I have had a shoulder dislocation, what should I do?

Sometimes people have shoulder dislocations that spontaneously reduce, or go back in place on their own, within a few minutes of dislocating. If you have a shoulder dislocation that doesn’t go back in place, you will have to report to an Emergency Department. In the Emergency Department, they typically give sedation and assist the reduction of the shoulder joint.

After the shoulder is back in place, you should arrange a follow up with an orthopedic surgeon.


Until you reach a doctor, you will want to do the following:

SLING –*** Need help with this – Wear a sling for one week? Wear a sling until seen by an orthopedic doctor? If this is not your first dislocation, wear a sling for two days, or until you feel more comfortable??

ICE – Ice is a very effective anti-inflammatory. You can ice your shoulder for 20 minutes every hour. Prevent ice burns by protecting your skin with a towel between your skin and the ice pack.

ANTI-INFLAMMATORY MEDICATIONS ** DO NOT EVER ATTEMPT TO TAKE ANTI-INFLAMMATORY MEDICATIONS IF YOU HAVE A HISTORY OF ALLERGY TO ANTI-INFLAMMATORY MEDICATIONS OR ASPIRIN. DO NOT TAKE ANTI-INFLAMMATORY MEDICATION IF YOU ARE NOT SURE IF YOU HAVE AN ALLERGY TO THEM. **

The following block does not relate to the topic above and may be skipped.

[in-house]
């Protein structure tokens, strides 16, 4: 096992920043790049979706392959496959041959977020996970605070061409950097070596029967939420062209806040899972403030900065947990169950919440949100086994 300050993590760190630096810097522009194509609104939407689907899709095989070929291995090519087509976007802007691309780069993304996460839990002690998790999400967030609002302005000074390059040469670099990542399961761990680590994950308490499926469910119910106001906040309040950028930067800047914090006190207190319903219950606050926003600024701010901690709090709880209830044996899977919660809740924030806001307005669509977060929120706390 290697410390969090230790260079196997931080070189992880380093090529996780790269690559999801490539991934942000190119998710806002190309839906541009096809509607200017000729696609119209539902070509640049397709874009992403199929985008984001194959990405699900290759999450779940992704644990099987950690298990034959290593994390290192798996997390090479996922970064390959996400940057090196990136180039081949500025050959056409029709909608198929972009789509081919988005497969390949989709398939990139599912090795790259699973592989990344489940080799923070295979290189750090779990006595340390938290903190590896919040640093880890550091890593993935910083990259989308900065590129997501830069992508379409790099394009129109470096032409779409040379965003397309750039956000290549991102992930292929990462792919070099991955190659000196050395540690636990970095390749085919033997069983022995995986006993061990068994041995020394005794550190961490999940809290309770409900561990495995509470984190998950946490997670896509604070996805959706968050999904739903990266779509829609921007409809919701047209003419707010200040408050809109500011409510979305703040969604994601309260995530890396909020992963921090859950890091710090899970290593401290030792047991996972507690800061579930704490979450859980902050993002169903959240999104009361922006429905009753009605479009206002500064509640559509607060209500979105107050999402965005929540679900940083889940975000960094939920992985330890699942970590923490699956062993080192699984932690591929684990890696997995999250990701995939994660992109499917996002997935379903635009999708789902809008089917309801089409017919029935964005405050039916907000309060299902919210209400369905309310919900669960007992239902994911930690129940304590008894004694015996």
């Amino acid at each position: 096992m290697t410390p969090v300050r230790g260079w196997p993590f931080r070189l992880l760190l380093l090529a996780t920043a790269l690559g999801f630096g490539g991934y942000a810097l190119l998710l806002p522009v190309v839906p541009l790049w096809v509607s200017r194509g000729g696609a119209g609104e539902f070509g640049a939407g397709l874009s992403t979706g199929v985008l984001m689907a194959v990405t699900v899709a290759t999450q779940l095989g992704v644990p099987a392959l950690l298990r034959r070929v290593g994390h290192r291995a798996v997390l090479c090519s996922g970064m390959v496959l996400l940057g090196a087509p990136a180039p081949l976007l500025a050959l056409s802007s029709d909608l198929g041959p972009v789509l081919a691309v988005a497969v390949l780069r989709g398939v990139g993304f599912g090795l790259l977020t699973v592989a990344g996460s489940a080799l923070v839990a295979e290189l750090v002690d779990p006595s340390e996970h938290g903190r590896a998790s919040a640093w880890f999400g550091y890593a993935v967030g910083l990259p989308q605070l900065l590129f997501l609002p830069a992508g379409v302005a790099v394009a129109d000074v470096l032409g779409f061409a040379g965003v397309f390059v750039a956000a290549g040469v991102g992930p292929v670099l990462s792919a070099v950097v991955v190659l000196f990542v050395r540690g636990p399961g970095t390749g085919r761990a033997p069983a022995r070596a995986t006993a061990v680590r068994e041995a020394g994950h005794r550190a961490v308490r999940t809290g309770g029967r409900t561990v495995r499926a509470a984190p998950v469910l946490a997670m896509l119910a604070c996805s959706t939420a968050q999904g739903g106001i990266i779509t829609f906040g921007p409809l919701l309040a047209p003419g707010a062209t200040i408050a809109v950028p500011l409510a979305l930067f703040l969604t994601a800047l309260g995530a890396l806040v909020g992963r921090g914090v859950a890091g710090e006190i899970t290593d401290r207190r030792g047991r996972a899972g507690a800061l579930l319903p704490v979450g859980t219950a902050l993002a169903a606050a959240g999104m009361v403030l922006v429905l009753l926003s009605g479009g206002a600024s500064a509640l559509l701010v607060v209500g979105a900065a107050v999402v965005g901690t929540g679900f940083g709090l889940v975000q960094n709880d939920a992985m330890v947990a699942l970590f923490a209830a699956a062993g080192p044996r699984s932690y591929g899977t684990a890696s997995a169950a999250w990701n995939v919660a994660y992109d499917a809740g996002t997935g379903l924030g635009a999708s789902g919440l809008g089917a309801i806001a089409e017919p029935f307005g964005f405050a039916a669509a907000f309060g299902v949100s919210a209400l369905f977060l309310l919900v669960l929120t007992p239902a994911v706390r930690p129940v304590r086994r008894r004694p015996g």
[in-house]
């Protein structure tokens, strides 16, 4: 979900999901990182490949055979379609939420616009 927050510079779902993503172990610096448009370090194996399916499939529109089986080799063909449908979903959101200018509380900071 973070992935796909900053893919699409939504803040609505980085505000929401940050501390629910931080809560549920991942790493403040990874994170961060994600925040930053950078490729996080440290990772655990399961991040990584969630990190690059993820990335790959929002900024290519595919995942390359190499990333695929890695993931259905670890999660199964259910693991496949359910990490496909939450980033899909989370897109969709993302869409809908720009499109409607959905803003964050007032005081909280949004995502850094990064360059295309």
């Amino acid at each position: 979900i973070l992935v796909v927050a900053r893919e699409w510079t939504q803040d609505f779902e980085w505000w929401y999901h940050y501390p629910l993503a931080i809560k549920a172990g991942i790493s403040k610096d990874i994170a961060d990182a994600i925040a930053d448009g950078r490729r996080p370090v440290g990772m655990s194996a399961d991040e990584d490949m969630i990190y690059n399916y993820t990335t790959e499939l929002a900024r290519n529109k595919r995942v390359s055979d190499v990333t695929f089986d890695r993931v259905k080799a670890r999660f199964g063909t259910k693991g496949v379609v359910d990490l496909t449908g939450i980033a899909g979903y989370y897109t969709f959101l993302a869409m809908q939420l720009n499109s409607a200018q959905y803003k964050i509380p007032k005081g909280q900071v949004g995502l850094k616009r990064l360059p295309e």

Anti-inflammatory medications, also known as NSAIDs, include the over the counter medications ibuprofen (also sold as Motrin or Advil), naproxen (also sold as Aleve), and many different prescription medications. Anti-inflammatory medications are very useful after a recent injury in decreasing pain and inflammation. Tylenol (or acetaminophen) is not an anti-inflammatory; it may also help with pain, but will not help with inflammation.

Studies have shown that all anti-inflammatory medications carry a VERY MINIMALLY increased risk for heart attack in people with heart conditions. If you are concerned about this risk or have a heart condition, you should not take anti-inflammatory medication until speaking to a health care provider.